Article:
Transistor kills the radio star?

A nova lógica de gatekeepers

I also knew that McLuhan shared this jaundiced view of publishers noting as often as he could, and with special relish, how “the Xerox makes everyone a publisher” (1977a, p. 178). (…)…But I also realized that photocopying would not provide the solution For although it was inexpensive and widely accessible by the 1970s, its output looked nothing like books, newspapers, magazines, even academic journals – the media in which writers had become pleased since the advent of the printing press to present their words to the public. Thus, like so many of McLuhan’s observations, the photocopier as publisher was more metaphor than reality. levinson, 1999120


«Letters to the Editor” are supposed to serve as a remedy for the oversights and errors of gatekeeping: if the newspaper fails to print something Important, or makes a mistake in its reporting, an alert reader can send .d a limitations that engender gatekeeping in the first place work to keep the overwhelming majority of such letters unprinted. … 123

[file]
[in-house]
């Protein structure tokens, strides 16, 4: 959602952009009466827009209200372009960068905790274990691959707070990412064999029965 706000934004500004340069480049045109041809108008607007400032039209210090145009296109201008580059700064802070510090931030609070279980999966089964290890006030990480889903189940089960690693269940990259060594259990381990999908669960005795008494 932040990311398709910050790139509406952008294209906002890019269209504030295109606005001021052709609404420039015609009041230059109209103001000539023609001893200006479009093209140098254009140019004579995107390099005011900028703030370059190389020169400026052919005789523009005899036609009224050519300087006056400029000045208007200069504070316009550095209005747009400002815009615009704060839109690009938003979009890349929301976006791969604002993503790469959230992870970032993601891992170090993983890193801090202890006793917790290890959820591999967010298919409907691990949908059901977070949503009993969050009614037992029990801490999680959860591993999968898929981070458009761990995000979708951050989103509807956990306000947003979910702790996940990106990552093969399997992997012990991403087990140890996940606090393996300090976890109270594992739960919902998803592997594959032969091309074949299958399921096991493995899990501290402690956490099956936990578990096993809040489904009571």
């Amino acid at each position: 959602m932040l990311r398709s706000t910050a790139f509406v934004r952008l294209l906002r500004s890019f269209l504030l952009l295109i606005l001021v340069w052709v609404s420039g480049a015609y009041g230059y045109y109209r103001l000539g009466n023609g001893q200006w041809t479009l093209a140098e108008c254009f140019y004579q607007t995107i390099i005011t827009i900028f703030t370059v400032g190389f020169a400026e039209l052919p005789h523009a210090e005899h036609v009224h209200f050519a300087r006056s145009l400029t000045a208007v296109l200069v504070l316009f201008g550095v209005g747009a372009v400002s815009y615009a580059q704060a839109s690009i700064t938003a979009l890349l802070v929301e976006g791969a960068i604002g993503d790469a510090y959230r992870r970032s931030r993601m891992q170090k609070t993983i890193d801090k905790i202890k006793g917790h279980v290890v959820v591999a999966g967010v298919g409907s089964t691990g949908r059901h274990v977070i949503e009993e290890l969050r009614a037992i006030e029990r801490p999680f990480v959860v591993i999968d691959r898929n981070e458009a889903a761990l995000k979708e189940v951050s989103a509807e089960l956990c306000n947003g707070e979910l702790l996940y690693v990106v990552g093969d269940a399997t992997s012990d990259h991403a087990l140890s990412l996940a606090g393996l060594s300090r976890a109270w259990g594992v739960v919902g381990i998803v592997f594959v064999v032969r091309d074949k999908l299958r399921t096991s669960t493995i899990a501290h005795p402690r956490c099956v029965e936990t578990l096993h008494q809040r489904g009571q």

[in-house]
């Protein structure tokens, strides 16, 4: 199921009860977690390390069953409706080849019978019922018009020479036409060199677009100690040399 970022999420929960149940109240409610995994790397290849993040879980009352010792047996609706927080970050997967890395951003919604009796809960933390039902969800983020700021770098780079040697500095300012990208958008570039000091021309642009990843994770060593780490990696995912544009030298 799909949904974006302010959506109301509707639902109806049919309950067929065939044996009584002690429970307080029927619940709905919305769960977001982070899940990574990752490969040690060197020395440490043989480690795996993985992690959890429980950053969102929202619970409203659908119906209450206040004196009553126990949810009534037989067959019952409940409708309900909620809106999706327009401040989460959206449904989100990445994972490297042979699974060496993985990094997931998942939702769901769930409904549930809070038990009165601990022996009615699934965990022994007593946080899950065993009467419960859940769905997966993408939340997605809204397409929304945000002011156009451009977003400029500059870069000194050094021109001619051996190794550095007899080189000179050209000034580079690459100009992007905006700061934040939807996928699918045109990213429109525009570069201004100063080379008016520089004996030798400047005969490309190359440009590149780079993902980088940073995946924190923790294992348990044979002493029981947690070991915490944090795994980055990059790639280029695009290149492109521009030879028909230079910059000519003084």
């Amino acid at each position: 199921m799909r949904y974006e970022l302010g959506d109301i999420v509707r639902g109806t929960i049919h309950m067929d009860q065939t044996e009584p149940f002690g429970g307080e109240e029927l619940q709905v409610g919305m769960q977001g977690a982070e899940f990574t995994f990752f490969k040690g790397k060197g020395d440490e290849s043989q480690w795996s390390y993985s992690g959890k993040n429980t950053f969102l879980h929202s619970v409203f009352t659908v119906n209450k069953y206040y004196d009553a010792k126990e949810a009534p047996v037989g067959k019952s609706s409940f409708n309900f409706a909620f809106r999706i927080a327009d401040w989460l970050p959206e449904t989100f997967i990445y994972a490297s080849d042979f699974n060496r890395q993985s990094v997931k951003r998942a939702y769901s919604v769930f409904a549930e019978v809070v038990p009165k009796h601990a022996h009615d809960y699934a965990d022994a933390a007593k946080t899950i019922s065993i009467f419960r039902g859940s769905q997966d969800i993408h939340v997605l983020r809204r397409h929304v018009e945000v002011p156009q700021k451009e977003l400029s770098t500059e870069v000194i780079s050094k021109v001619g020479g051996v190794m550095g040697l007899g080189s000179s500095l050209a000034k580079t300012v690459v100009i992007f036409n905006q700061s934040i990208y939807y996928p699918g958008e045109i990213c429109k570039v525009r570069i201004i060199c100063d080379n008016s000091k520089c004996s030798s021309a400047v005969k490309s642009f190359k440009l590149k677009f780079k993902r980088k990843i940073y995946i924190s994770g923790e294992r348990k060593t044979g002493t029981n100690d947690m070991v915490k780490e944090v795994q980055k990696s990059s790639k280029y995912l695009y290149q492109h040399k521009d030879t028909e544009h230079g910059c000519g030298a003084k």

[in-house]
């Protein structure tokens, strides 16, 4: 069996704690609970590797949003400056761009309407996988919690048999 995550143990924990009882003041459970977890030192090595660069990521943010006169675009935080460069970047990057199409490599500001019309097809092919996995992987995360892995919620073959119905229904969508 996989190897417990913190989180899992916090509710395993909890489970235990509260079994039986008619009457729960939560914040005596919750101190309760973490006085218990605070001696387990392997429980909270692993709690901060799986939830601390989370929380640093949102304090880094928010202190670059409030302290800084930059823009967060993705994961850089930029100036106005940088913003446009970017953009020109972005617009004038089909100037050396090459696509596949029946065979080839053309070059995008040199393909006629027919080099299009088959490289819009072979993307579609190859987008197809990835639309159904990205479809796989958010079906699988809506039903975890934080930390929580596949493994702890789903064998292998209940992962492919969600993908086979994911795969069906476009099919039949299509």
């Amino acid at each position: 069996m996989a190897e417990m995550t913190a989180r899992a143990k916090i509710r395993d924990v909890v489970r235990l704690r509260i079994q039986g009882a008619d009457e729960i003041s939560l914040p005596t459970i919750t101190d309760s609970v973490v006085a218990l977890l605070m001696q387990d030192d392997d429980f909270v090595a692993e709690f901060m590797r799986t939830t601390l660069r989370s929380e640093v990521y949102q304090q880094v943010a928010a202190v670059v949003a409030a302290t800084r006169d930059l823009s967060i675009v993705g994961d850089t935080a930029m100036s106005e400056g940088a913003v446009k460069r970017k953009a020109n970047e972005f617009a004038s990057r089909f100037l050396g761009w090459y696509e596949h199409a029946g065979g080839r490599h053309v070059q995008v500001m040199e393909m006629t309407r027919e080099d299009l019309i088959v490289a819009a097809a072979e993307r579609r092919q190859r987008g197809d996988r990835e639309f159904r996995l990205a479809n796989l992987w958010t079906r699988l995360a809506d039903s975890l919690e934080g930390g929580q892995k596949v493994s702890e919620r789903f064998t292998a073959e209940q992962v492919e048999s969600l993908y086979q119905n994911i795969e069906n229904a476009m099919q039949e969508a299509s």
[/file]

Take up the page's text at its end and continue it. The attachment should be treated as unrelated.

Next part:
And yet Walter Cronkite conc1uded each of his CBS-TV nightly newscasts in the 1960s and 70s with a sonorous “And that’s the way it was” – the broadcast equivalent of “All the News That’s Fit to Print,” and just as misleading. A more accurate tagline would have been, “And that’s the way the editors at CBS decided you should think it was.’ Today, television networks present their news with much the same underlying attitude as Walter Cronkite, if without the explicit (yet historically endearing) self-benediction. But call-in programs on radio and cable television, and the rapid expansion of cable television in general, have begun to pry open the gates. These, far more than the Xerox cited by McLuhan, are actually allowing samples of “everyone” to publish on the air. 124-’s approach to book reviews is also indicative of a new gatekeeping without gates.  128 seems further instructive of how a digital future might operate along the lines of McLuhan’s “everyone a publisher.” Listings for books frequently show titles of similar books that buyers of the instanced book also purchased. Buyers are encouraged to “click” on options that cause to notify them when future books by a specified author or about a specified topic become available. These and similar “push” technologies – i.e., programs that, once set, automatically bring selections to customers, in contrast to “pull” technologies which require the user to search the online bookstore or Web anew for each desired selection – show the transformation of gatekeeping in online bookstores to special delivering. (…) Such “matchmaking” (as Stanley Schmidt, editor of Analog: Science Fiction and Fact magazine, aptly calls this new editorial function; see Levinson & Schmidt, forthcoming; also Schmidt, 1989) can further develop in a variety of ways. 129-130

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